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Egypt beefs up security amid Qatar row

Forces on alert for potential threats from terror groups linked to Doha

Gulf News

Cairo: Egyptian authorities have increased security against potential terror attacks in response to the country’s decision last week to break off ties with Qatar for supporting terrorism.

Security has been tightened around vital state installations and places of worship, mainly churches, and access routes to the volatile North Sinai, security sources said.

Police patrols have also been increased around public parks.

Authorities have also got in touch with monasteries urging them to limit visitor numbers given the potential terror threats, the sources added in media remarks.

“Security alert has been raised in view of the current situation in the region,” an unnamed official at the Interior Ministry told private newspaper Al Shorouk.

Interior Minister Majdi Abdul Ghafar has sounded an alert across various sectors, according to the official.

“The measure has been taken in anticipation of terrorist elements’ exploitation of the current regional circumstances to carry out hostile operations against innocent citizens.”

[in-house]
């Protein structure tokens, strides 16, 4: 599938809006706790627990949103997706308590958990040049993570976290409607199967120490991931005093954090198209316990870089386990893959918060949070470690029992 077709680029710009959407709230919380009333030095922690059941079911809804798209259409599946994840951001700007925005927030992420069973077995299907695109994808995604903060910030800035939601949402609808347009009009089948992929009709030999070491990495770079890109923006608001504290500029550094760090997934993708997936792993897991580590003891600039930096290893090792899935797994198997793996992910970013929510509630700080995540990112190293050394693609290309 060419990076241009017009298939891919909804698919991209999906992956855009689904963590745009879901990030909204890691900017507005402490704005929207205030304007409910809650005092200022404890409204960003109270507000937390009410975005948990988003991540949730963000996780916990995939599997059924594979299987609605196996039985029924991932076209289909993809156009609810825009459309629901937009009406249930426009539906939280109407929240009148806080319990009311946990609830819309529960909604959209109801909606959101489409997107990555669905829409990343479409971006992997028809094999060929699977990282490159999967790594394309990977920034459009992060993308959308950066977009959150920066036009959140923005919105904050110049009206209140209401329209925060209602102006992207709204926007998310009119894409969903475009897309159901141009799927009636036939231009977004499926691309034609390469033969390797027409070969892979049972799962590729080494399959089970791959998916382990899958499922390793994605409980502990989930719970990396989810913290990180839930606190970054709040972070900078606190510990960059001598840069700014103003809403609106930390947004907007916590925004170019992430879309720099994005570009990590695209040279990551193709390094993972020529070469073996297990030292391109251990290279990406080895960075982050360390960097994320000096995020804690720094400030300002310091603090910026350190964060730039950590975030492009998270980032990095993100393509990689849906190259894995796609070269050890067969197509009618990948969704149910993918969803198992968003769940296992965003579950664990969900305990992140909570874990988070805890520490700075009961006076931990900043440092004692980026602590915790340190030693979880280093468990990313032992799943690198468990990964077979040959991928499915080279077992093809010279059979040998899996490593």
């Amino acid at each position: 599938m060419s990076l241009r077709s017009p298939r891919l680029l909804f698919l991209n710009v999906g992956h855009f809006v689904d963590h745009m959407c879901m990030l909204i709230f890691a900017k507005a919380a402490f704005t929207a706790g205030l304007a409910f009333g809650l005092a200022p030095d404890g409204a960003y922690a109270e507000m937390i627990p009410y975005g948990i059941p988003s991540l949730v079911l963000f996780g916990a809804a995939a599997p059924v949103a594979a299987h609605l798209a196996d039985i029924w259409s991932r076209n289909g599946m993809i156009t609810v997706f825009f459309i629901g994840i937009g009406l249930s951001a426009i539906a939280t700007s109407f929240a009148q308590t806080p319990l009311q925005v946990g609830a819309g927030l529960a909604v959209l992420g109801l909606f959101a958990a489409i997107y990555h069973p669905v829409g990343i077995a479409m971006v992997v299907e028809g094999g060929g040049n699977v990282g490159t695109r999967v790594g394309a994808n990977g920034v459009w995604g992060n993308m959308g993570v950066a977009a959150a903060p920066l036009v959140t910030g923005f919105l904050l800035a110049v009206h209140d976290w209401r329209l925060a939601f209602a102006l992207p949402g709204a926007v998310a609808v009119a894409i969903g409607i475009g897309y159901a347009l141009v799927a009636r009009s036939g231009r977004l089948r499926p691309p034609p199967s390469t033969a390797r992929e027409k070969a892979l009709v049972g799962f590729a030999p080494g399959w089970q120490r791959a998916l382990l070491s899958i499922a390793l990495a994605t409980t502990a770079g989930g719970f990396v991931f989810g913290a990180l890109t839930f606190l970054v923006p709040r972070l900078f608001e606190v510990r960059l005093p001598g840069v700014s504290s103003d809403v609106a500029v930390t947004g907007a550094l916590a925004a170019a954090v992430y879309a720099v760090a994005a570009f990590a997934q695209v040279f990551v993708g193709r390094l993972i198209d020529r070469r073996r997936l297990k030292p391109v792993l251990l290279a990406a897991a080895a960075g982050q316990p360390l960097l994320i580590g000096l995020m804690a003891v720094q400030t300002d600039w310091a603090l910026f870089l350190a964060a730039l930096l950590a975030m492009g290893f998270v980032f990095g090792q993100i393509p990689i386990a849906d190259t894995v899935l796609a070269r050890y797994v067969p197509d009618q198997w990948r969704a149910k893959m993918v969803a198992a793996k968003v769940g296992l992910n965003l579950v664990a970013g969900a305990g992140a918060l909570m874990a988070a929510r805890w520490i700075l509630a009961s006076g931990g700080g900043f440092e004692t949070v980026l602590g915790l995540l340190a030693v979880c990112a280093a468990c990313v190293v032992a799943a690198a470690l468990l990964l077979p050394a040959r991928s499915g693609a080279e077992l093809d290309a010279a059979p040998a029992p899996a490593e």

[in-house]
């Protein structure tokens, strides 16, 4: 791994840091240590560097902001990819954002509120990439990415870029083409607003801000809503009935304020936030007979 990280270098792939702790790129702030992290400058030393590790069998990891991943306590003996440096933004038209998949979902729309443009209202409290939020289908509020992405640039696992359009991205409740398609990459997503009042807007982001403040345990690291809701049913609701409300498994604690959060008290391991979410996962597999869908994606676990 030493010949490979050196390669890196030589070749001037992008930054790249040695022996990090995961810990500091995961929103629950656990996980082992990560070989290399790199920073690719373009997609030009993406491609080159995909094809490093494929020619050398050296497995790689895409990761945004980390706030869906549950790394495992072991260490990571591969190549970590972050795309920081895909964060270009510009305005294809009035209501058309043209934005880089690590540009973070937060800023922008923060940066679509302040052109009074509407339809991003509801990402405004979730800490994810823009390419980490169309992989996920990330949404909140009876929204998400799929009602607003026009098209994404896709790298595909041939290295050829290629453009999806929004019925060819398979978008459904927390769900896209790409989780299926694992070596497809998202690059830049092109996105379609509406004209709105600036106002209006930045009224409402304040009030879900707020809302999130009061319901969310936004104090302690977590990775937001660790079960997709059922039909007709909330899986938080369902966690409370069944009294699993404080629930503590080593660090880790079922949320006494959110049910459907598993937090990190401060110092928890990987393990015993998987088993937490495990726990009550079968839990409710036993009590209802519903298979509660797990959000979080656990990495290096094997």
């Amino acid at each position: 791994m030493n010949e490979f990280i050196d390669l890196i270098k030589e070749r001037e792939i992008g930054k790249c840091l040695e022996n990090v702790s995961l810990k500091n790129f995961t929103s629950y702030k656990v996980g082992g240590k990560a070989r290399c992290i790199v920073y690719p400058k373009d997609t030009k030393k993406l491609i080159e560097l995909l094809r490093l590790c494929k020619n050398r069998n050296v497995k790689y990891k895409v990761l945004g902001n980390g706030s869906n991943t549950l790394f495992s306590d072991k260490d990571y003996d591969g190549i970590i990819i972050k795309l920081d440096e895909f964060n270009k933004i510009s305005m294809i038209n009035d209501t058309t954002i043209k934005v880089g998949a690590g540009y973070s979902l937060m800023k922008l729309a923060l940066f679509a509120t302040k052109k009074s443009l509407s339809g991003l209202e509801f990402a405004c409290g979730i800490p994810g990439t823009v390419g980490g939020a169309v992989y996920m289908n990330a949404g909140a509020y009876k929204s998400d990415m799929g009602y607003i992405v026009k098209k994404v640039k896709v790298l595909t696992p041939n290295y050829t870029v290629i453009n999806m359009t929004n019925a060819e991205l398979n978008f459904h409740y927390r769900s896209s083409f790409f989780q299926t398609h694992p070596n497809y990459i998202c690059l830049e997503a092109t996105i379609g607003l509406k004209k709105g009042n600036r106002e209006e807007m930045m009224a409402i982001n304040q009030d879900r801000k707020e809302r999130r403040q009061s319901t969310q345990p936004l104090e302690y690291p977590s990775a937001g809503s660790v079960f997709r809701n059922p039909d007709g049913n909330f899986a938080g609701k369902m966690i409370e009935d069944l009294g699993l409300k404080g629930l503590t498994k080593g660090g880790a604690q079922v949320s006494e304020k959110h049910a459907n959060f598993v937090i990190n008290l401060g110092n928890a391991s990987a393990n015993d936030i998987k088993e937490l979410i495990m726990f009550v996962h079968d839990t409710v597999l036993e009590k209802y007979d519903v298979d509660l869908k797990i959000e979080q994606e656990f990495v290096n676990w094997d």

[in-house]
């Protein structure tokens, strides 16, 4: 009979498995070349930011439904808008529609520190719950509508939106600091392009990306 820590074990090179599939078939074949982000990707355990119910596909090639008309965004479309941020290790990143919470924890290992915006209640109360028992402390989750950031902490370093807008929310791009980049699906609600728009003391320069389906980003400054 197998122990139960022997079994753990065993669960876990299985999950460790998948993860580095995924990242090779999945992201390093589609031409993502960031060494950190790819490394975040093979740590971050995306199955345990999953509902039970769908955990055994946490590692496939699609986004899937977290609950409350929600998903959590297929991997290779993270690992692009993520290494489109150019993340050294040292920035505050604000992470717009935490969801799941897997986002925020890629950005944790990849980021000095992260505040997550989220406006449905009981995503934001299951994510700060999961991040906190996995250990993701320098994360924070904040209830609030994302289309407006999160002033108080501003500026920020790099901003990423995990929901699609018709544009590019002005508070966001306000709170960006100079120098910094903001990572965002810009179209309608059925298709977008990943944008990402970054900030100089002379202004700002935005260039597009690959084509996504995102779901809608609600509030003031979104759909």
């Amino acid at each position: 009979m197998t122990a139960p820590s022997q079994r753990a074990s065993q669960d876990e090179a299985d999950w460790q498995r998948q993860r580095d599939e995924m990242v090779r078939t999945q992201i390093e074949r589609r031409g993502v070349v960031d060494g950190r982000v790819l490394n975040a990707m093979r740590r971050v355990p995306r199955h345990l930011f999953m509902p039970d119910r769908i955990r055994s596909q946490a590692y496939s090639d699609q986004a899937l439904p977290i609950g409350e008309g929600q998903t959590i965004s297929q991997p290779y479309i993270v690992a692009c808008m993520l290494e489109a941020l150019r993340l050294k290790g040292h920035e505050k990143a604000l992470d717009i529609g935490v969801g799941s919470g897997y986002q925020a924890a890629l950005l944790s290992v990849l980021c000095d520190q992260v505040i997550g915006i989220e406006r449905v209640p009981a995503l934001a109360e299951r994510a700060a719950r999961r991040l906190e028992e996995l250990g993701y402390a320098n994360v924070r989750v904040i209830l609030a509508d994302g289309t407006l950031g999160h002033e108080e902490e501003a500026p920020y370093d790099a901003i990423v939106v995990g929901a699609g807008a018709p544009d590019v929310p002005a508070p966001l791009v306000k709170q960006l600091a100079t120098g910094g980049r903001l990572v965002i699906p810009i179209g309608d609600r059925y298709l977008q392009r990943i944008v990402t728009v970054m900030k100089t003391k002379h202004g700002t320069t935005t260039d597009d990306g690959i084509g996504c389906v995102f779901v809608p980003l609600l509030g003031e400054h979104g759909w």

The interior minister this week met with senior aides and security directors across Egypt and reviewed plans to confront potential threats.

“The present situation in the Middle East calls for vigilance as the terrorist groups may carry out counter-attacks after the noose has been tightened around them,” the official added.

Egypt, Saudi Arabia, the United Arab Emirates and Bahrain have come out with terror lists blacklisting 59 figures and 12 groups associated with Qatar.

The blacklisting came days after the four countries severed diplomatic links with Qatar over its support and funding for terrorist organisations.

The blacklisted figures include 26 Egyptians several of whom have been convicted in their home country of inciting violence or active involvement in such crimes.

Doha has snubbed Cairo’s repeated requests to hand over convicted fugitives in its protection who are members of the outlawed Muslim Brotherhood or its sympathisers.

Egypt has experienced a series of militant attacks since the army’s 2013 toppling of former president Mohammad Mursi, a senior Brotherhood official, following massive street protests against his divisive rule.

The attacks have targeted mainly security forces and Egypt’s Christian minority.

Last month, 29 people were killed in an attack claimed by Daesh on a bus transporting Christians to a monastery in South Egypt. The assault was the latest in a string of attacks on Christians.

In April, Egypt imposed a nationwide state of emergency in the wake of deadly twin attacks against churches on Palm Sunday.